EC Directive on Waste Electrical and Electronic Equipment (WEEE)
The Waste Electrical and Electronic Equipment Directive (WEEE Directive) aims to minimise the impact of electrical and electronic goods on the environment, by increasing re-use and recycling and reducing the amount of WEEE going to landfill. It seeks to achieve this by making producers responsible for financing the collection, treatment, and recovery of waste electrical equipment, and by obliging distributors to allow consumers to return their waste equipment free of charge.
The Waste Electrical and Electronic Equipment (WEEE) Directive was agreed on 13 February 2003, along with the related Directive on Restrictions of the use of certain Hazardous Substances in electrical and electronic equipment (RoHS).
- What are Dawsons Music’s obligations according to the WEEE Directive?
As a distributor of WEEE Advanced musicical equipment, must facilitate the take-back of household WEEE from UK consumers and has decided to fulfill its obligations in this area by offering free in store take back. Distributors supplying new electrical or electrical equipment (EEE) have to ensure that waste electrical and electronic equipment (WEEE) from private households can be returned to them free of charge on a one-to-one basis providing that the WEEE returned is of equivalent type to and has fulfilled the same function as the new EEE purchased.
- How do I return my WEEE (waste electrical and electronic equipment) to Dawsons Music?
As soon as you have purchased a product from Dawsons Music, please email [email protected] with your order number, name, address and the WEEE product that you wish to return free of charge to us, to dispose of safely. We will then include a postage paid bag with your order, allowing you to return the WEEE product to us at a time convenient to yourself.
- Are there any other ways of disposing of my old electronic equipment?
Old electronic equipment that still works can be given to charities or why not try ebaying it and earn a bit of money for yourself? Either of these suggested methods will prolong the life of the electronic equipment and reduce their impact on the environment.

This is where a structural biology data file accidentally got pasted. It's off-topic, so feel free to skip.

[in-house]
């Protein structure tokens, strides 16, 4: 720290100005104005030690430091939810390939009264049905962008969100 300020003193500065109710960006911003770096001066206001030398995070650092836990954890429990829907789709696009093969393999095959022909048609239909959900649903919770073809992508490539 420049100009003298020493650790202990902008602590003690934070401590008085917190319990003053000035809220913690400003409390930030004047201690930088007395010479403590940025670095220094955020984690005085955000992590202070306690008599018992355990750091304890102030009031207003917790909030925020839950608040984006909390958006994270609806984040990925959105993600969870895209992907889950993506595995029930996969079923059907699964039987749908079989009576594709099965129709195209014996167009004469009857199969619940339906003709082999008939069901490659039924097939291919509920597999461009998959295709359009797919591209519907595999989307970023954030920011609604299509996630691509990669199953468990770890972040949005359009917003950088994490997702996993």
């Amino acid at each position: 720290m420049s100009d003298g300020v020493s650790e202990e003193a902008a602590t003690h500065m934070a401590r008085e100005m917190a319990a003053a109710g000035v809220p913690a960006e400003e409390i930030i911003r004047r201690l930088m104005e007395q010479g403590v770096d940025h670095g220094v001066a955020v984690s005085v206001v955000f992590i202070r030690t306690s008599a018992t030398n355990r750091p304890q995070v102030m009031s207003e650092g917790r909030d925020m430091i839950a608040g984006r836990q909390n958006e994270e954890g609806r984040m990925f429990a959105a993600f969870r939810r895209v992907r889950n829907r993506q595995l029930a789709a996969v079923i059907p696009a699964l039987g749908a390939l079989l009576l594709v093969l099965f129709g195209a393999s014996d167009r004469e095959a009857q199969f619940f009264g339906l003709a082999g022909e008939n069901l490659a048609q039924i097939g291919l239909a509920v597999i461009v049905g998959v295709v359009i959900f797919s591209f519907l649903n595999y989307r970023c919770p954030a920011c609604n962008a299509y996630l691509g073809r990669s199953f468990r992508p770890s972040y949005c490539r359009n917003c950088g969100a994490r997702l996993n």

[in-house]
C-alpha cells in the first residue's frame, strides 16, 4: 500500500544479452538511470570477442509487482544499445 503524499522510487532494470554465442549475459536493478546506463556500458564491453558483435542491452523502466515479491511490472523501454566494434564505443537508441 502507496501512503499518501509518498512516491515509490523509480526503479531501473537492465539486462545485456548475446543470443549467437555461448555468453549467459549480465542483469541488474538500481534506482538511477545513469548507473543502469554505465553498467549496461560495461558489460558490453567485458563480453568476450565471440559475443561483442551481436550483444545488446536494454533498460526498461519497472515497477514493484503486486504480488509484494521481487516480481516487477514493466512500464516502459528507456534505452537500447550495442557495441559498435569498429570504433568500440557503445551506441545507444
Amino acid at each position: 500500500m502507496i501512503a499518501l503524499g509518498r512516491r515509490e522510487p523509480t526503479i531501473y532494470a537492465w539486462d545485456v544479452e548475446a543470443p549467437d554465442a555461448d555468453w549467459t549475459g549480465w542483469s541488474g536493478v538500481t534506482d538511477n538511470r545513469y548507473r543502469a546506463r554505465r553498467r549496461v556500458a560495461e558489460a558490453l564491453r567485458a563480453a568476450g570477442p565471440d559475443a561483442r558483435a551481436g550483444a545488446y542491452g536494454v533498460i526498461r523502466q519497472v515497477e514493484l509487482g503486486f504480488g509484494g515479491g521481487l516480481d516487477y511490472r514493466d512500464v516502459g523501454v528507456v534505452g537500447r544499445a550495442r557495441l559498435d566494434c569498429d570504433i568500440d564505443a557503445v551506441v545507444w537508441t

- Which products fall under the legislation and how do I recognise them?
The WEEE Directive divides Electronic and Electrical Equipment into ten categories:
- Category 1 – Large household appliances (fridges, cookers, microwaves, washing machines, etc.)
- Category 2 – Small household appliances (vacuum cleaners, clocks, toasters, etc.)
- Category 3 – IT and Telecommunications equipment (PCs, mainframes, printers, copiers, phones, etc.)
- Category 4 – Consumer equipment (radios, hi-fi, musical instruments, videos, camcorders, etc.)
- Category 5 – Lighting equipment (fluorescent tubes and holders, sodium lamps, etc.)
- Category 6 – Electrical and electronic tools (drills, sewing machines, electric lawnmowers, etc.)
- Category 7 – Toys, leisure and sports equipment (electric trains, games consoles, exercise machines, etc.)
- Category 8 – Medical devices (analysers, dialysis machines, medical freezers, etc.)
- Category 9 – Monitoring and control equipment (smoke detectors, thermostats, scales, etc.)
- Category 10 – Automatic dispensers (hot drinks machines, sweet and chocolate bar dispensers, cash machines, etc.)